The results of the colorectal trial and renal cell trial have clearly validated angiogenesis as a therapeutic target. The ECOG is currently performing several Phase III trials evaluating bevacizumab as a component of therapy for patients with advanced breast, colon, and NSCLC. Previous studies have demonstrated the safety of combining bevacizumab with IFL (16) and with oxaliplatin plus 5-fluorouracil/leucovorin (FOLFOX4; Ref. 17 ), as well as combining bevacizumab with carboplatin/paclitaxel in NSCLC of the non-squamous cell type (18) . In the NSCLC trial, there was an excess risk of fatal pulmonary hemorrhage in patients with squamous cell histology. The trial included 99 patients with advanced NSCLC who were randomized to carboplatin/paclitaxel for six cycles alone or in combination with a low (7.5 mg/kg) or high (15 mg/kg) dose of bevacizumab given every 3 weeks. Twenty % of patients had squamous cell carcinoma. There were six cases of life-threatening hemorrhage in the two bevacizumab-containing arms, four of which proved fatal. Tumor-related bleeding originating from pulmonary tumors may have caused all six events. In a case-control analysis of the data, squamous cell carcinoma and bevacizumab therapy emerged as the most likely factors associated with this complication. For this reason, the current NSCLC study (E4599) includes only patients with non-squamous histology.
Because of concerns regarding disease-specific complications such as pulmonary hemorrhage, and because of other complications associated with bevacizumab such as thrombosis, hypertension, and proteinuria, a safety analysis of four ongoing or completed ECOG studies that included bevacizumab was recently reported (19) . Bevacizumab was used either alone or in combination with standard chemotherapy in 519 patients with breast, colon, and NSCLC (of the non-squamous cell type); there was no significant increase in the risk of thrombosis or bleeding associated with bevacizumab (Table 2)⇓ . There were three bleeding-related deaths in the bevacizumab-containing arms, including two deaths from pulmonary hemorrhage in the NSCLC study (E4599) and one death due to central nervous system hemorrhage in the colorectal study (E3200). There was no increased risk of thrombosis. Proteinuria was uncommon and never grade 3 or 4. There was an increased risk of grade 3–4 hypertension, but the incidence was low. The NSCLC study has been amended to exclude patients with a history of gross hemoptysis (defined as bright red blood of a 1/2 teaspoon or more). This analysis has confirmed other reports indicating the safety of using bevacizumab in combination with standard cytotoxic therapy for these disease types.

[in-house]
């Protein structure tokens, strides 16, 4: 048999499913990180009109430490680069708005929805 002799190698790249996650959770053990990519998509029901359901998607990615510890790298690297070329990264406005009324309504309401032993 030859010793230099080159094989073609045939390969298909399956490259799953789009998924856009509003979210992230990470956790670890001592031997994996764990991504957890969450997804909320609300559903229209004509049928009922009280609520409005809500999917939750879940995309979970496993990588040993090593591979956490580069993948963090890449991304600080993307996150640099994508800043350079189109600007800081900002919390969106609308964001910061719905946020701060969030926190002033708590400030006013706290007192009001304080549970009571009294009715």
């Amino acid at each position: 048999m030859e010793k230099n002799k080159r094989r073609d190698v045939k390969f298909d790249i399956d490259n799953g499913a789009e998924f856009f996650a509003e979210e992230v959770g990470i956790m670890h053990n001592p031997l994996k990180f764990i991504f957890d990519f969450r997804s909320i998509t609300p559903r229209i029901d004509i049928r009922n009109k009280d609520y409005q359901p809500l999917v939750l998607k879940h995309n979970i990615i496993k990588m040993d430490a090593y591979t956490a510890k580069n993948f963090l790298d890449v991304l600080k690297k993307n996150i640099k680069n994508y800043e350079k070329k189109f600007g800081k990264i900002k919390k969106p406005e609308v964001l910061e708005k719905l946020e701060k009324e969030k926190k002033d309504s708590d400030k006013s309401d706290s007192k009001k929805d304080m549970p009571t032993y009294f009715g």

The antiangiogenic effects of thalidomide first became evident in the 1950s when pregnant women who took the drug for its approved indication as a sedative bore children who had phicomelia, or deformity of the limbs, because of the inhibition of blood vessel formation in developing limb buds (20) . Subsequent studies have confirmed that the drug inhibits angiogenesis (21) . Although the precise mechanism is unknown, it may exert some of its effects by blocking the action of potent angiogenic factors such as basic fibroblast growth factor and vascular endothelial growth factor (21 , 22) .